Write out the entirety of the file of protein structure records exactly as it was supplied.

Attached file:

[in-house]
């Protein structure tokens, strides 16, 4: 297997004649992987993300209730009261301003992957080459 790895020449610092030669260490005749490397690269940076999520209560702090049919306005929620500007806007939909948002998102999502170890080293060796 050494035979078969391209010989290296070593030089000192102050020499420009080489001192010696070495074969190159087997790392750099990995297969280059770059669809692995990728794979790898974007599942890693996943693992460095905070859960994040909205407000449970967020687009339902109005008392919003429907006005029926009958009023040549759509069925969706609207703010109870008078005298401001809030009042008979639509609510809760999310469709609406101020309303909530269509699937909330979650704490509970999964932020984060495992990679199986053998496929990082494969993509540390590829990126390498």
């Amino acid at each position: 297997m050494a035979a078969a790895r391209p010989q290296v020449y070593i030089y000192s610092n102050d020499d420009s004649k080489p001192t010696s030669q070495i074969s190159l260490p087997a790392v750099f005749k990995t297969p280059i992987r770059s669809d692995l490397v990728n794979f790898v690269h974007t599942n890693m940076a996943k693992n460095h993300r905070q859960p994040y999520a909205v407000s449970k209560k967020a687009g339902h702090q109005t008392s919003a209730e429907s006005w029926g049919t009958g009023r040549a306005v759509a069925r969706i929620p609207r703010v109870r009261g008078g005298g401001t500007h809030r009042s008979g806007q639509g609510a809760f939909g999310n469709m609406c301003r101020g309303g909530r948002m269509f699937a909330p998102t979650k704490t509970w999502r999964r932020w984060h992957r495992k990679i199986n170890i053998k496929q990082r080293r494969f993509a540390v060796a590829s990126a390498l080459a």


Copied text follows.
[in-house]
């Protein structure tokens, strides 16, 4: 297997004649992987993300209730009261301003992957080459 790895020449610092030669260490005749490397690269940076999520209560702090049919306005929620500007806007939909948002998102999502170890080293060796 050494035979078969391209010989290296070593030089000192102050020499420009080489001192010696070495074969190159087997790392750099990995297969280059770059669809692995990728794979790898974007599942890693996943693992460095905070859960994040909205407000449970967020687009339902109005008392919003429907006005029926009958009023040549759509069925969706609207703010109870008078005298401001809030009042008979639509609510809760999310469709609406101020309303909530269509699937909330979650704490509970999964932020984060495992990679199986053998496929990082494969993509540390590829990126390498």
């Amino acid at each position: 297997m050494a035979a078969a790895r391209p010989q290296v020449y070593i030089y000192s610092n102050d020499d420009s004649k080489p001192t010696s030669q070495i074969s190159l260490p087997a790392v750099f005749k990995t297969p280059i992987r770059s669809d692995l490397v990728n794979f790898v690269h974007t599942n890693m940076a996943k693992n460095h993300r905070q859960p994040y999520a909205v407000s449970k209560k967020a687009g339902h702090q109005t008392s919003a209730e429907s006005w029926g049919t009958g009023r040549a306005v759509a069925r969706i929620p609207r703010v109870r009261g008078g005298g401001t500007h809030r009042s008979g806007q639509g609510a809760f939909g999310n469709m609406c301003r101020g309303g909530r948002m269509f699937a909330p998102t979650k704490t509970w999502r999964r932020w984060h992957r495992k990679i199986n170890i053998k496929q990082r080293r494969f993509a540390v060796a590829s990126a390498l080459a």